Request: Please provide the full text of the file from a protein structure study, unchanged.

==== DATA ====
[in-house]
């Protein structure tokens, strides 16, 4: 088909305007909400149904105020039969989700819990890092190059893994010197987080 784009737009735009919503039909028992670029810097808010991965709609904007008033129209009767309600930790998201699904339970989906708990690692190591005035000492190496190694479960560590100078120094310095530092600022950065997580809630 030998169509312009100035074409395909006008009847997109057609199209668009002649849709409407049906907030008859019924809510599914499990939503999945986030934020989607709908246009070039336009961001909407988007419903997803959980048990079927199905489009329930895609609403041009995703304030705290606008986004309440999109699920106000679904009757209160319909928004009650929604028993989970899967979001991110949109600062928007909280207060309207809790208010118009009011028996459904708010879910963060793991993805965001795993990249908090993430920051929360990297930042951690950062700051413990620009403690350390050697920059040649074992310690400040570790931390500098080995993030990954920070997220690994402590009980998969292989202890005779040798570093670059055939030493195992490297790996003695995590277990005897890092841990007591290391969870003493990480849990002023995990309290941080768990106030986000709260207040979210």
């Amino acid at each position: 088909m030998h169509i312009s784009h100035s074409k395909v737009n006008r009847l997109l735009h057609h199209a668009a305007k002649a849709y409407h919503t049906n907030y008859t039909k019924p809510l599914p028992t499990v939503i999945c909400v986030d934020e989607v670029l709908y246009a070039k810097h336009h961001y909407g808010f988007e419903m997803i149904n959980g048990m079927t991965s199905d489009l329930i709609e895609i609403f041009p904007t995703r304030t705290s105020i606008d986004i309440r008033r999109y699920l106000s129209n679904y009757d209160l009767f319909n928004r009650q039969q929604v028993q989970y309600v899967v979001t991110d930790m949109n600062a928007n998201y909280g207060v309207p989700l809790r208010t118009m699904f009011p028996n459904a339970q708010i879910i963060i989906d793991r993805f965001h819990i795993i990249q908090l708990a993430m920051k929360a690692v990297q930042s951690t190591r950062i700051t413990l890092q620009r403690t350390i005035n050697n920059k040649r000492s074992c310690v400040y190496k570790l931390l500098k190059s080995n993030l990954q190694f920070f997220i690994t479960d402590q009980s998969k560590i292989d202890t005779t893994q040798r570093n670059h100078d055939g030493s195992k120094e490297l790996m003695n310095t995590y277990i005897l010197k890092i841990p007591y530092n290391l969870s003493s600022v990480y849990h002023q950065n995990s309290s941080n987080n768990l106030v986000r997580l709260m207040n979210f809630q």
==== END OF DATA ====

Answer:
[in-house]
């Protein structure tokens, strides 16, 4: 088909305007909400149904105020039969989700819990890092190059893994010197987080 784009737009735009919503039909028992670029810097808010991965709609904007008033129209009767309600930790998201699904339970989906708990690692190591005035000492190496190694479960560590100078120094310095530092600022950065997580809630 030998169509312009100035074409395909006008009847997109057609199209668009002649849709409407049906907030008859019924809510599914499990939503999945986030934020989607709908246009070039336009961001909407988007419903997803959980048990079927199905489009329930895609609403041009995703304030705290606008986004309440999109699920106000679904009757209160319909928004009650929604028993989970899967979001991110949109600062928007909280207060309207809790208010118009009011028996459904708010879910963060793991993805965001795993990249908090993430920051929360990297930042951690950062700051413990620009403690350390050697920059040649074992310690400040570790931390500098080995993030990954920070997220690994402590009980998969292989202890005779040798570093670059055939030493195992490297790996003695995590277990005897890092841990007591290391969870003493990480849990002023995990309290941080768990106030986000709260207040979210």
């Amino acid at each position: 088909m030998h169509i312009s784009h100035s074409k395909v737009n006008r009847l997109l735009h057609h199209a668009a305007k002649a849709y409407h919503t049906n907030y008859t039909k019924p809510l599914p028992t499990v939503i999945c909400v986030d934020e989607v670029l709908y246009a070039k810097h336009h961001y909407g808010f988007e419903m997803i149904n959980g048990m079927t991965s199905d489009l329930i709609e895609i609403f041009p904007t995703r304030t705290s105020i606008d986004i309440r008033r999109y699920l106000s129209n679904y009757d209160l009767f319909n928004r009650q039969q929604v028993q989970y309600v899967v979001t991110d930790m949109n600062a928007n998201y909280g207060v309207p989700l809790r208010t118009m699904f009011p028996n459904a339970q708010i879910i963060i989906d793991r993805f965001h819990i795993i990249q908090l708990a993430m920051k929360a690692v990297q930042s951690t190591r950062i700051t413990l890092q620009r403690t350390i005035n050697n920059k040649r000492s074992c310690v400040y190496k570790l931390l500098k190059s080995n993030l990954q190694f920070f997220i690994t479960d402590q009980s998969k560590i292989d202890t005779t893994q040798r570093n670059h100078d055939g030493s195992k120094e490297l790996m003695n310095t995590y277990i005897l010197k890092i841990p007591y530092n290391l969870s003493s600022v990480y849990h002023q950065n995990s309290s941080n987080n768990l106030v986000r997580l709260m207040n979210f809630q």